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i know what's right and what's wrong. i am cheerful and out going. it's hard for me to find the one that i want, but once i find the right person, i won't be able to fall in love again for a long time.


"Do what you love and you'll be good at it. Sounds simple enough. But what if you love reading comics, playing video games and watching korean dramas until your eyes pop out? Is it possible to make a career out of such things? What's the alternative? Spend all your time wishing you were brave enough to take that leap? Don't let fear stop you from doing what you love. Because ultimately, it's about being true to yourself."


Thursday, 15 April 2010

Poetry: Figures of Speech (part 2)


Hyperbole & Understatement

Hyperbole is a kind of an exaggeration, while understatement is deliberately describing something as being less than what it actually is. Examples for hyperbole are, "The dress is whiter than white," " His smile can make women's heart melt" and "That boy runs faster than a speeding bullet." Some sentences are provided here to illustrate the meaning of understatement; "His love could make women blind, but it could comfort them" and "This room is as cold as the ice in the fridge, but it's rather warm."

Metonymy & Synecdoche

Both of them are carrying the same function as figures of speech. They are used in poetry to replace certain words with the others.

Metonymy is replacing the name of a thing for something else that is closely related to it. It sounds similar to transferred epithet, but they actually differ from each other. If we recall back, transferred epithet is when we transfer the human or animal quality into abstract quality that is closely related to it. As for metonymy, it has nothing to do with so-called human or animal quality, otherwise it is more towards nouns, verbs or anything other than 'adjective.' For example, "He loves the bottle so much." Rather than saying, "He loves to drink a bottle of milk everyday, this is when poets come to use metonymy, to replace the word 'milk' with the word 'bottle.' Other example will be "She works with the press."

Synecdoche is when poets use the only significant part of a thing to represent the whole part of it. For instance, "Will you give me a hand?" The word 'hand' here refers to the person's help which had been requested by the the other person who asked for it. The same goes to "Nice wheels!" instead of "Nice car!" and "Her face is getting older" instead of "She's getting older."

Paradox & Oxymoron

Paradox is a statement that at first glance seems to contradict itself, but then shows a deeper logical meaning. If we found any statements in any poems that we're learning, which contain paradox in it, our first judgment toward those sentences might be, 'this sentence is nonsense!' or we might say 'How can a poet wrote such sentence which seems so impossible!" However, this is what poetry all about. The sentence contained paradox in it might seems impossible in our eyes, but if we not just reading it, but really looking deeply at it, automatically our perception would change as well. Later on, we'll find that the sentence seems illogical at the first sight, but then it will turn into something that is more make sense and not impossible at all! For example, "The child is father of the man." At first, we'll think how come a child be a father of a man, but when we think back, in the future, he'll be. The second example is "A chick comes from an egg."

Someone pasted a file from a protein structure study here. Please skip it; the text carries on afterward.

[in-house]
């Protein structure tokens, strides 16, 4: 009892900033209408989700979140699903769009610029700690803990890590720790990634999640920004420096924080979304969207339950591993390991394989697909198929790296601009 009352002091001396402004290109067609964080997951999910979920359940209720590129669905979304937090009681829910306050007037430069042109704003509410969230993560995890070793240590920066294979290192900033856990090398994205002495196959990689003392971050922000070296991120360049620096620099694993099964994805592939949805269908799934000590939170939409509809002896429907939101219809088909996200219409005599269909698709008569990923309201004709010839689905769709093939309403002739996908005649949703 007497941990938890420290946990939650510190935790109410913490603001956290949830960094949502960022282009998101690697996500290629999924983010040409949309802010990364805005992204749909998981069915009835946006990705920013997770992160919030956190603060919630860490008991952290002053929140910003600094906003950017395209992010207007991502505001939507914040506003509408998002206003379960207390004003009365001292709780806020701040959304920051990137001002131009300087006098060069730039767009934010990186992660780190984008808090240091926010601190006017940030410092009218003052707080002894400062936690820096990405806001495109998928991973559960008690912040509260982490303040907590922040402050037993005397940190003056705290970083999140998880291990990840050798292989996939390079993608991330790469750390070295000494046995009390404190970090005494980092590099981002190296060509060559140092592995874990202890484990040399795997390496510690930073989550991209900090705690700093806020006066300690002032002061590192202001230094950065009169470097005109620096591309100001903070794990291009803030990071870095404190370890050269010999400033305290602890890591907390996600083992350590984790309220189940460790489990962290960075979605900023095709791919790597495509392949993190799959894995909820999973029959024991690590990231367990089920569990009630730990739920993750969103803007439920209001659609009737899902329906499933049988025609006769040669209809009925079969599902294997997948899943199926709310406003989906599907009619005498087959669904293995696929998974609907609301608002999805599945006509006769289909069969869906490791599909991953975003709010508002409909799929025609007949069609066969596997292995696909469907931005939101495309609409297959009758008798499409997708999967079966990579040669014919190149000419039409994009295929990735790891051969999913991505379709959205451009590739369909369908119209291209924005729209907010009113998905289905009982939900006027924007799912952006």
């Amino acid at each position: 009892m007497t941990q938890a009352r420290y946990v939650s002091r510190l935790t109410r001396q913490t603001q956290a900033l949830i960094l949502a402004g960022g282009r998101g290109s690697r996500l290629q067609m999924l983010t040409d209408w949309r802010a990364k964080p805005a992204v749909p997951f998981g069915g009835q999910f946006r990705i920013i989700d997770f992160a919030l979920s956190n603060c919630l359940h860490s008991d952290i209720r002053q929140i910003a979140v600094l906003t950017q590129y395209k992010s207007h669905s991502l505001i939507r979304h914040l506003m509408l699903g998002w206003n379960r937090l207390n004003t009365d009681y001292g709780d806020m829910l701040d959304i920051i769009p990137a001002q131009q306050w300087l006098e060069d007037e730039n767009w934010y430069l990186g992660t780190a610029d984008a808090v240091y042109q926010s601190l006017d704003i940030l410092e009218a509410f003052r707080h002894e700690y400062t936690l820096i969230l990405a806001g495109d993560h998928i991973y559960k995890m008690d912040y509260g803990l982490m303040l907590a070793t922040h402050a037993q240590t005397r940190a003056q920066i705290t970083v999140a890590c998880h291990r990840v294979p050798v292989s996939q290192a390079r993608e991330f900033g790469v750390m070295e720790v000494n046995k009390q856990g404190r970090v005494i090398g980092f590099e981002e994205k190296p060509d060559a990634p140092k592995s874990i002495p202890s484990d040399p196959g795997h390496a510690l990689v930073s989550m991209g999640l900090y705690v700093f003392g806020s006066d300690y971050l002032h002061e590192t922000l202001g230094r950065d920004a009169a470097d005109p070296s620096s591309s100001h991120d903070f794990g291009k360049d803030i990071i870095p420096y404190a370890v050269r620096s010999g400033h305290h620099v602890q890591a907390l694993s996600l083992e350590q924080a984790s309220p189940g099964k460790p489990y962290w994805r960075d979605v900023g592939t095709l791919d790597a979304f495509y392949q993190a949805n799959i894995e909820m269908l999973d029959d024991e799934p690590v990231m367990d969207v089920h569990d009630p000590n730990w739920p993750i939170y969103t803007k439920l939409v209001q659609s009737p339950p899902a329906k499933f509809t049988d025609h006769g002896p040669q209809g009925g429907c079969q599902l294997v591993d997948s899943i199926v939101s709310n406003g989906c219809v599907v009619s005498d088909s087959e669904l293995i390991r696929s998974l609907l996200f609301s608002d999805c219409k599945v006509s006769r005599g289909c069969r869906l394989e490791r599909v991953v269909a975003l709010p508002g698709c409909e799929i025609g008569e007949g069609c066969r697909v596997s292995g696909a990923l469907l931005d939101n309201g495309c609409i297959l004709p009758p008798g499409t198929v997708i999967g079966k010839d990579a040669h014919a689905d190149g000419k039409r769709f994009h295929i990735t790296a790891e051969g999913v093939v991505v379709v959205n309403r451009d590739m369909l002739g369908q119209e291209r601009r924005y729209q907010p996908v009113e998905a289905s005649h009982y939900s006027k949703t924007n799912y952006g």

How about oxymoron? Well, it is derived from a Greek word, means 'pointedly foolish.' Thus, it is a kind of compressed paradox, in which combining two contradictory terms. For example, "Bittersweet," "We could hear the sound of silence in the empty room," "His smile is too much alive to be dead," etc.

Periphrasis & Euphemism

Poets include periphrasis when they want to say something in a roundabout manner. For example, "The finny tribe....," "My mother's sister's daughter," instead of saying "my cousin" and "The pair of watery sight" instead of saying "The teary eyes."

Euphemism is a kind of periphrasis, in which it's a delicate or improper term is described in a roundabout manner. For example, instead of saying "Her father died last night," we should rather say, "Her father passed away last night." If we want to describe our friends body size, we always say, "My friend loves to eat. That's why now she's fat." Well, don't you think that it sounds a little bit delinquent to address our friend in such manner? To improve our speech, let's just say, "That's why now she's horizontally-challenged." This might avoid a big fight between you and your friend, don't you thin? :)


Lastly, pun. Pun is a play on words, which the poets use a word with two meanings or two words that sound alike or are spelled alike. Pun is usually committed for humorous effect. Example of pun is "A baker's wife, Alberta Smith, had loads and loads of fun. For every time she did her hair, she put it in a bun."

Previous article: Definition of figures of speech, metaphor & simile, personification & transferred epithet and apostrophe & allusion.



kenwooi said...

this terms reminds me of literature.. haha =)

wan hazimah said...


really? r u a literature student?

mizah-kholil said...

lol.. this could be like an online lesson!


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